A Funny Business Mailing
For some business-to-business mailings, all that's necessary are a lead generation self-mailer, a few benefits and a call to action. However, when you sell a complex product or service, you may need more real estate to showcase your offer.
When The New Yorker's Cartoon Bank mails its customized cartoon promotional item mailing, it uses an expansive letter package with a brochure to help showcase its nuanced offer. "Our biggest challenge is to truly convey the intelligent humor and the wit of The New Yorker and explain to [prospects] how to use that effectively in their business," describes Andrea Baerenwald, associate director of marketing and e-commerce for The New Yorker's Cartoon Bank (TNYCB).
In April, TNYCB sent 20,000 pieces to a business audience, offering personalized promotional products branded with New Yorker cartoons. The promotional items range from custom books to mugs, calendars and apparel, all with multiple price points and variations. The mailing arrives in a 6" x 9½" outer with the copy, "Put the wit of The New Yorker to work for you," and an image of its icon—a monocled, top-hatted man. The package is printed on thick, high-quality stock and contains a three-page letter, large brochure, reply card and BRE (Archive code #811-698011-0905).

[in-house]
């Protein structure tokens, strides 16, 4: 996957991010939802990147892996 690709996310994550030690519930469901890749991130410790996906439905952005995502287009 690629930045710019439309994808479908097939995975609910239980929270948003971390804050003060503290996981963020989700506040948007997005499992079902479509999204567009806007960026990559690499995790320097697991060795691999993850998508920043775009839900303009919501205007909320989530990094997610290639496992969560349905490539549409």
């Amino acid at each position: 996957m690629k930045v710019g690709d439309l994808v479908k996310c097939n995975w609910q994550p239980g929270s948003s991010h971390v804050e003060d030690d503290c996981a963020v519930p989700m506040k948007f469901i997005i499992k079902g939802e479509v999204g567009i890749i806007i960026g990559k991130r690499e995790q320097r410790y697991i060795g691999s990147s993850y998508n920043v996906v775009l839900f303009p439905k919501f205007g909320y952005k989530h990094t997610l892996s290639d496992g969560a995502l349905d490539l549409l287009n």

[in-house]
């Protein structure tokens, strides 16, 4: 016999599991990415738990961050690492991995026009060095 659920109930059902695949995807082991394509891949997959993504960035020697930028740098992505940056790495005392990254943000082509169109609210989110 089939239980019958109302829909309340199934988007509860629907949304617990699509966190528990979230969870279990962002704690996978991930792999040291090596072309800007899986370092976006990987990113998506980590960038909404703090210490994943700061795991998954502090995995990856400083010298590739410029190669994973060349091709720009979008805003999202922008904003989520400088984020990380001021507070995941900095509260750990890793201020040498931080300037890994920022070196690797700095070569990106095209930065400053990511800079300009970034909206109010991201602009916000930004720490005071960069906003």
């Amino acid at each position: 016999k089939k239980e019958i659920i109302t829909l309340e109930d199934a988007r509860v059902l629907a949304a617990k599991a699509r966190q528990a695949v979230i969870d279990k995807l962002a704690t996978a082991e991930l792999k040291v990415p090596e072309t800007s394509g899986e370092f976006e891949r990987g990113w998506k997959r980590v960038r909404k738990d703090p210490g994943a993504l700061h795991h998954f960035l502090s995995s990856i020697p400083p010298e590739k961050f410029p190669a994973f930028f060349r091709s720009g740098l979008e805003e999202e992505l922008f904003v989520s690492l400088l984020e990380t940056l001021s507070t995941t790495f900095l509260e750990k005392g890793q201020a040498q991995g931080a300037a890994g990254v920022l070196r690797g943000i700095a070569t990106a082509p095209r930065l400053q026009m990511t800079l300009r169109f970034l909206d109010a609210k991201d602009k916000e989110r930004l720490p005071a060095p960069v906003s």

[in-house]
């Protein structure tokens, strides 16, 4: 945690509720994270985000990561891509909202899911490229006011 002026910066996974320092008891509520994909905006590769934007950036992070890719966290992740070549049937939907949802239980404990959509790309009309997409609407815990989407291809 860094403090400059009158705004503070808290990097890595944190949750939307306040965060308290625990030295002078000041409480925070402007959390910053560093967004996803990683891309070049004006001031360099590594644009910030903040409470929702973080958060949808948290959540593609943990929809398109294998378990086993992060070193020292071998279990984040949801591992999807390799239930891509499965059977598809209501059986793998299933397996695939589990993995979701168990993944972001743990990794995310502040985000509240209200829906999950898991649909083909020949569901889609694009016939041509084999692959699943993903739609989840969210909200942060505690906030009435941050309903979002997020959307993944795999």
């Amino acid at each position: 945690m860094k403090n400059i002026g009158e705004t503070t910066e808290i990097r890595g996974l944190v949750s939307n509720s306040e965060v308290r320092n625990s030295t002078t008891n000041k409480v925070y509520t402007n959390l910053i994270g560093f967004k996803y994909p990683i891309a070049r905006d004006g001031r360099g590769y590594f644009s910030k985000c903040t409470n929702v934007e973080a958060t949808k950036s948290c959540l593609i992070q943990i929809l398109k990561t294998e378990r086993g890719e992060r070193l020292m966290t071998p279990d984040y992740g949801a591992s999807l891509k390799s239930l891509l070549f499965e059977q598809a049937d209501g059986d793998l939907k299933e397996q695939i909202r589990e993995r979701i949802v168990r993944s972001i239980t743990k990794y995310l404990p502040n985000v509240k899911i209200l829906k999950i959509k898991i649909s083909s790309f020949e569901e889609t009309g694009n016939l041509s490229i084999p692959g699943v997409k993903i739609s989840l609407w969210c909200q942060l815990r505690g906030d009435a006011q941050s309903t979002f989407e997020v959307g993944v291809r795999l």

A similar package has been mailing for four years, but having recently used an outside agency to redesign its media kit, TNYCB brought on the same agency to make its direct mail match. While some of the language is the same as the old package, much of the creative is new, and the package looks more upscale because it mailed on thicker card stock than the previous more glossy, promotional-looking package. Since it only mailed 20,000 packages, the Cartoon Bank did not do any extensive testing this time around.
One of the highlights of the package is the letter that shows an understanding of the businessperson's perspective and needs. "It represents our brand very well, and it presents the various products we have in a way that appeals to the audience that's receiving it," shares Leigh Montville, director of sales for TNYCB. The letter is signed by Montville himself and even includes his direct telephone number as the call to action—a rare personal touch in direct mail. "Customers do respond with the name. They don't call asking for the consumer gifts or custom gifts department. They call asking for Leigh," Baerenwald says. "There's a personal connection there with somebody ... It's not just a nameless face," Montville agrees.